Thursday, December 10, 2020

2020 Year in Review

 Like most of the planet, 2020 has not been the most stellar year. It has been particularly hard for me to stay positive and motivated with no events to attend. I'm someone how sews exclusively for events. This year I had to make do with some photo shoots with friends or tiny, socially distanced picnics. I'm going to show photos of the majority of what I made throughout the year. There are a few projects that haven't been photographed yet.

I also moved the majority of my costume posts over to Instagram, so feel free to check those pictures out under my handle @janefoxcostumes .

1510s Cranach or Saxon style gown, made from wool/silk blend for the main fabric and black damask velvet for the guards. Worn twice this year, for Atlantia 12th Night in January and again in October for a photo shoot. The brustfleck is silk with applique. I also made the belt!


This is a 1520s Saxon style gown in purple silk velvet with gold silk taffeta guards. I made the partlet from fine linen and pre-made embroidered panels.

 A 1780s gown heavily inspired by the 2008 movie "Marie Antoinette". Made from silk taffeta.

One of my favorites from this year; a 1490s gown based on the portrait of Catarina Sforza. Made from blue silk taffeta for the gown, green silk for the stomacher, red silk belt with tassels, and a new fine linen camicia.

This is an early 1790s style "robe en chemise" or more modernly known as a "chemise a la reine". Made from embroidered cotton, it gathers on three drawstrings in the front. Belt is silk and was a gift from a friend. Hat was a huge straw base I decorated with silk and feathers. It makes another appearance a few dresses down! This dress was also worn twice- once in spring for this photo shoot and again in October for a picnic.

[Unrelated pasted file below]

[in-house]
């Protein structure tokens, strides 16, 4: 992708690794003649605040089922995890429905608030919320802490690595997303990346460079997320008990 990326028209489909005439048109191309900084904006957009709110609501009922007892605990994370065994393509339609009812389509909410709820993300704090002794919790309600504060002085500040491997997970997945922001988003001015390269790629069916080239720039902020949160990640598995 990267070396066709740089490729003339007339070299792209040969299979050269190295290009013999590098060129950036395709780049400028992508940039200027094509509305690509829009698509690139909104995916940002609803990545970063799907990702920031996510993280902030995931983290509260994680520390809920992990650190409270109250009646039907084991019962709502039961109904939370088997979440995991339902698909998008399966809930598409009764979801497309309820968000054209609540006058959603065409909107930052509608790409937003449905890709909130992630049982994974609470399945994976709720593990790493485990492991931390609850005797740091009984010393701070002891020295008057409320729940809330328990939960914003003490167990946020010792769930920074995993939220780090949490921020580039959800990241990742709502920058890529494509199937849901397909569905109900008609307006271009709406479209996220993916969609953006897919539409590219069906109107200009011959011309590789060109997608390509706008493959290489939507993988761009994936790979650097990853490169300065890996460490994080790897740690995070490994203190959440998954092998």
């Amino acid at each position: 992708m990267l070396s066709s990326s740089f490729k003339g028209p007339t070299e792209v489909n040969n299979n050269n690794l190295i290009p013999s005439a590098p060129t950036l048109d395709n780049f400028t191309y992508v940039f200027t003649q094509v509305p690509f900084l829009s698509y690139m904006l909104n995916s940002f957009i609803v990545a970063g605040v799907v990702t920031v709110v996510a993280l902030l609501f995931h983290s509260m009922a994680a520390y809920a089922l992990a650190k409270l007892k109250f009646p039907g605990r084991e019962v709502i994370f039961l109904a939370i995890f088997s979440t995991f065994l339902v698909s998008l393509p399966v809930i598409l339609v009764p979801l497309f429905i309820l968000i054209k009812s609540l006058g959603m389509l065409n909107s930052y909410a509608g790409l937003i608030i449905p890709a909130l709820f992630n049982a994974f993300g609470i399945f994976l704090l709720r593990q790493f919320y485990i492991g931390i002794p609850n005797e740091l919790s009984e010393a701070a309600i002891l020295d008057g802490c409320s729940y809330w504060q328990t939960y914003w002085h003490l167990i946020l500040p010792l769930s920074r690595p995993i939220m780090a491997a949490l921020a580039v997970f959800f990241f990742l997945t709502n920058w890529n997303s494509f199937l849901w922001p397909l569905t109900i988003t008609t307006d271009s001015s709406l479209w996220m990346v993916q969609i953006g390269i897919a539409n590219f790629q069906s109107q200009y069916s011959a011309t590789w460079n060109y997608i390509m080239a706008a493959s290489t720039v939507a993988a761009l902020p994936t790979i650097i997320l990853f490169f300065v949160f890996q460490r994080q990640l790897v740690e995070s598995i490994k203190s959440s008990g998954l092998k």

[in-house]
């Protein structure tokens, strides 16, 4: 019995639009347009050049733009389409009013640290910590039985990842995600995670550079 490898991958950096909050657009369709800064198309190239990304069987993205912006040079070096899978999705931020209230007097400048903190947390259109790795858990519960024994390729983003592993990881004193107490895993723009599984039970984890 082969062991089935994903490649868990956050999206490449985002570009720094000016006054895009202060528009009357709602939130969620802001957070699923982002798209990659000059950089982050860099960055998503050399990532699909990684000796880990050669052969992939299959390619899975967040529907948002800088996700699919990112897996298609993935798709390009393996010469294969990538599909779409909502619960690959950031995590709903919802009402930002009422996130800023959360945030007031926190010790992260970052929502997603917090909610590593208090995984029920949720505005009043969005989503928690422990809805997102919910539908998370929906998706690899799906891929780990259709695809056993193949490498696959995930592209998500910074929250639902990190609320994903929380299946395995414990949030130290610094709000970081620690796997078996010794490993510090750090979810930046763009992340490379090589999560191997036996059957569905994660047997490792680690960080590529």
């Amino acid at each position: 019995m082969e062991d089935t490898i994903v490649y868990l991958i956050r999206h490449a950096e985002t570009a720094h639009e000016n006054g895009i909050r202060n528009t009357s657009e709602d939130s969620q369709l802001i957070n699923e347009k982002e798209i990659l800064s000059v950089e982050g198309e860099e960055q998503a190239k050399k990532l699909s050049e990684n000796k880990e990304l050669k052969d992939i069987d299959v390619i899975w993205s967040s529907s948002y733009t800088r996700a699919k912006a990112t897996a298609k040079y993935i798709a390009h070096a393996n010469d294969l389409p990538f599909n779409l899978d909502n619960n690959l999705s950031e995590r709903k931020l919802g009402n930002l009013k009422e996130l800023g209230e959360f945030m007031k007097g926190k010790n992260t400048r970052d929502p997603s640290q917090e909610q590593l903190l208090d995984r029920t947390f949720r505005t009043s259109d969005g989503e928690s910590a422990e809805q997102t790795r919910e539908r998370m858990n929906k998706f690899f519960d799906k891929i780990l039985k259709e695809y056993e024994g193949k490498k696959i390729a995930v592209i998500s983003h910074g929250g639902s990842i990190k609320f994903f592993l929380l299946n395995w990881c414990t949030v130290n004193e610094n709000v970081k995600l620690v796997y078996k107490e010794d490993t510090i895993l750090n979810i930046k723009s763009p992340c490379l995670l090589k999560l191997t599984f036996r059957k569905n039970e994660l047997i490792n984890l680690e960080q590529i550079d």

A dress circa 1800 and based on one worn by the character of Elinor Dashwood in 1995's "Sense and Sensibility". Made from windowpane linen with a gathered bust and buttons up the back with Dorset buttons.

This was one of a few remakes this year. It started as an 1878 Natural Form Era gown completed in May 2019 for a friends birthday. I removed the black lace, changed the neckline, tightened the sleeves. attached white lace and self fabric ruffled trim, and made a cotton organdy balayeuse (hem ruffle).

Here's that hat again on a 1909 Edwardian dress! It's made from blue linen and trimmed in English lace, with cotton neck fill-in and under sleeves. Princess line cut.

This is an 1805 cotton dress that was actually finished in February of 2018! But never worn as I didn't attend the event I made it for. So I whipped up a black wool spencer to go over the dress for a fall picnic. Bib-front construction.

This is another remade gown! If you scroll back a few years, you'll see that I made an Elizabethan gown out of this blue silk taffeta. It never fit great and I knew I'd never wear it again. So it was remade into another 1520s German-style gown, with black silk velvet guards.

This purple wool Redingote from about 1790 hasn't been worn yet, so here's a lousy pic of it. I look forward to wearing it!

Another favorite of the year is this 1909 checked silk dress. I made it in three days right before the photo shoot at Swannanoa Palace in November. Cotton gauze neck yoke and under sleeves, silk trim and belt, tambour lace bodice accent. Started as a princess seam dress but I hacked it up as it wasn't laying right.

This is a gown based off an original from 1906 held in the Cincinnati Art Museum. It's rayon/cotton velvet for the skirt and suspenders, silk habotai for the shirtwaist with antique tambour lace on the sleeves and embroidered net for the yoke. Silk trims the suspenders and belt.

1 comment:

  1. All that in a not busy year... It looks to me like you were quite productive! I love the scrumptious fabrics and range of periods and silhouettes.